WOMEN

Bat Sheva Marcus Is The Jewish Orthodox Sex Guru Helping Women Find Sexual Pleasure

02/02/2015 05:47 pm ET | Updated Feb 03, 2015

When a woman comes into her medical practice not knowing what an orgasm is, Dr. Bat Sheva Marcus can help her find a way to experience sexual pleasure.

Marcus, a sexual dysfunction specialist at the Medical Center For Female Sexuality, counsels women who are struggling with their sex lives. Many of her patients belong to Jewish Orthodox communities, and may follow sexual regulations that prohibit couples from touching each other before the wedding and [not] touching or sleeping together during the wife's period.

Marcus was featured in a Jan. 25 New York Times Magazine profile, where she spoke about her work with women in New York's Orthodox population. Her patients, many of whom are referred to her by their rabbis, have a vast spectrum of restrictions and needs. Her solutions for those feeling resistant to sex range from reading romantic novels and wearing lacy nightgowns to masturbation and purchasing a vibrator. Many patients will take a list of her suggestions to their rabbi, who will then approve or disapprove of the practices.

“We were amazed,” one rabbi said of the change Marcus' work has made in the lives of women she has treated. “We couldn’t believe the difference.”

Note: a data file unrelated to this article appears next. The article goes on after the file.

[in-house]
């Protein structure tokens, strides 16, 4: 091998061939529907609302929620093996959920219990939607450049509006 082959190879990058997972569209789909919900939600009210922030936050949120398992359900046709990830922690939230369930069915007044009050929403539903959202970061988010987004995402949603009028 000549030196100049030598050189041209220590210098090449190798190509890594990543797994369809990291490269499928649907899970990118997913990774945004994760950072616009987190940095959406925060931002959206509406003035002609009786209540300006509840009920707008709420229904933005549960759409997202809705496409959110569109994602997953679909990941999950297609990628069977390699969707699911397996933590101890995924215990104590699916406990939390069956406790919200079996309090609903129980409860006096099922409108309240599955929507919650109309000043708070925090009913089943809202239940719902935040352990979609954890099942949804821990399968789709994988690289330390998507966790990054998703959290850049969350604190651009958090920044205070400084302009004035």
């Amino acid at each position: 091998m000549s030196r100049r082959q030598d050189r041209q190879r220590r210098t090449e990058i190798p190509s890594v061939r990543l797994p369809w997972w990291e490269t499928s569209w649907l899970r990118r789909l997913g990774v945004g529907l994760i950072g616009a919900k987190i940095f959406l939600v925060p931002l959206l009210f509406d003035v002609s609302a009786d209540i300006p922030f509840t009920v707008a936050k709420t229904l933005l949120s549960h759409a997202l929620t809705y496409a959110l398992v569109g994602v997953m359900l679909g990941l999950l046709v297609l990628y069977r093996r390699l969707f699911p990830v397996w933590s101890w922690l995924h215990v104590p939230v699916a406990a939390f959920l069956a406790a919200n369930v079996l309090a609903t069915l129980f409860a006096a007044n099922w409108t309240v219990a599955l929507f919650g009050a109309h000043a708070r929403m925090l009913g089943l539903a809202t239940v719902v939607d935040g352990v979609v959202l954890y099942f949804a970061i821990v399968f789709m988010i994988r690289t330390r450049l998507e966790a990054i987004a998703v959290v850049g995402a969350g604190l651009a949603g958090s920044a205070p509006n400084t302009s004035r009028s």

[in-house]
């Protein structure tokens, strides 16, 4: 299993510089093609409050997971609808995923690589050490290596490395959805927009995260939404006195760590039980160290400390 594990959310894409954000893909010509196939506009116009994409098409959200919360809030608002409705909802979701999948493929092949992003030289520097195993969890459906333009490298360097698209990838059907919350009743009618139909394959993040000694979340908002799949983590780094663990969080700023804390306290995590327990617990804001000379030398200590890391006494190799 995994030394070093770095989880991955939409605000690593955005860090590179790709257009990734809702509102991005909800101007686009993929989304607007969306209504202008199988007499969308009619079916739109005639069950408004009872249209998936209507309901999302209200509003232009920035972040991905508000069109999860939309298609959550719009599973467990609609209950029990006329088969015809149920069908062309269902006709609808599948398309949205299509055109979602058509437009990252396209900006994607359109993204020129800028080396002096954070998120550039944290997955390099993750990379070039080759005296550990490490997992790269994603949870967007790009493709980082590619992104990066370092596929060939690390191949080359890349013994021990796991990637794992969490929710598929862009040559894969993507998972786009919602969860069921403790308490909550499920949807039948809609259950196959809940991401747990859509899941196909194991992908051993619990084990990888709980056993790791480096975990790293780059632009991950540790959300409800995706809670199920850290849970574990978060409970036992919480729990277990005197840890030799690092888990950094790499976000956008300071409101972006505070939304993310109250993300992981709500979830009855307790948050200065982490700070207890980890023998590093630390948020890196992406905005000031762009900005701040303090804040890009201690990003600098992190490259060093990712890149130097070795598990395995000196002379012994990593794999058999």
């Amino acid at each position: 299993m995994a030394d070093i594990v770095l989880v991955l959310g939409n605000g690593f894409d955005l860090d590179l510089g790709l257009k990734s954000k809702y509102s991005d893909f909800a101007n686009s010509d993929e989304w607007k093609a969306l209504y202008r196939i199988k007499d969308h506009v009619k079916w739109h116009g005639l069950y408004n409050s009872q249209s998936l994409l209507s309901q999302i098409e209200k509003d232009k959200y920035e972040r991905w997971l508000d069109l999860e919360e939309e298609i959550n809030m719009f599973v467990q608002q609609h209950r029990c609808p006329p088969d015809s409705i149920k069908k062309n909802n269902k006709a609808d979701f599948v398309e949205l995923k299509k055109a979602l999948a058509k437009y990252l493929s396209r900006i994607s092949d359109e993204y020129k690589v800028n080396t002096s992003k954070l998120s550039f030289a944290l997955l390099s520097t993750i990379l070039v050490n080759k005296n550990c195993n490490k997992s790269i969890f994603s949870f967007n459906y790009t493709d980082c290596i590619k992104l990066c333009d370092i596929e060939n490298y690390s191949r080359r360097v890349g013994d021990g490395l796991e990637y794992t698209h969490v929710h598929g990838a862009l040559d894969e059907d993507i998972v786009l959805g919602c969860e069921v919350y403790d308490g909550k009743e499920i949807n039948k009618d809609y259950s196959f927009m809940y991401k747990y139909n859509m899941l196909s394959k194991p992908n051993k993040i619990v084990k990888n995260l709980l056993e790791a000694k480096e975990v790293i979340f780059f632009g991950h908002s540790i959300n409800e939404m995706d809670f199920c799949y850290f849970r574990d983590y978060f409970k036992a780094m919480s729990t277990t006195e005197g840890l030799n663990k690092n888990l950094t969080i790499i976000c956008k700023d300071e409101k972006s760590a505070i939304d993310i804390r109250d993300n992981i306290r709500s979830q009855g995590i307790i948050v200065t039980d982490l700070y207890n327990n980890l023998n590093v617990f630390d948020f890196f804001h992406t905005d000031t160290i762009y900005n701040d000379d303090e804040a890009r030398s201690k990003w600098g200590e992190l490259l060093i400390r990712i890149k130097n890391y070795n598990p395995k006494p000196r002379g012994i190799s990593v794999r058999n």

In an interview on MSNBC's "Krystal Clear," Marcus explained how her own background has informed her work. Marcus, who was raised in an Orthodox family and is still strictly observant, felt that she was "kept in the dark" about sexual pleasure growing up.

"I felt really strongly that this was an issue that needed to be discussed," she told host Krystal Ball. "Sex can change your life."

Marcus said that her work with Orthodox women constantly reminds her of society's views about women and sex in general.

“We as a society are not great at saying to women, ‘You can go for pleasure, you can accept your body, you can love yourself, you can feel good, you can ask for what you need,” Marcus said.

Marcus told Ball that she finds her work overwhelmingly gratifying, but she can occasionally feel frustrated when rabbis are not open to working with her to help women find sexual satisfaction in their marriages. She stressed that her job with any patient, not just those in the Orthodox community, rests on her ability to respect each woman's values.

"My job is to work within these boundaries as much as I can," she said.

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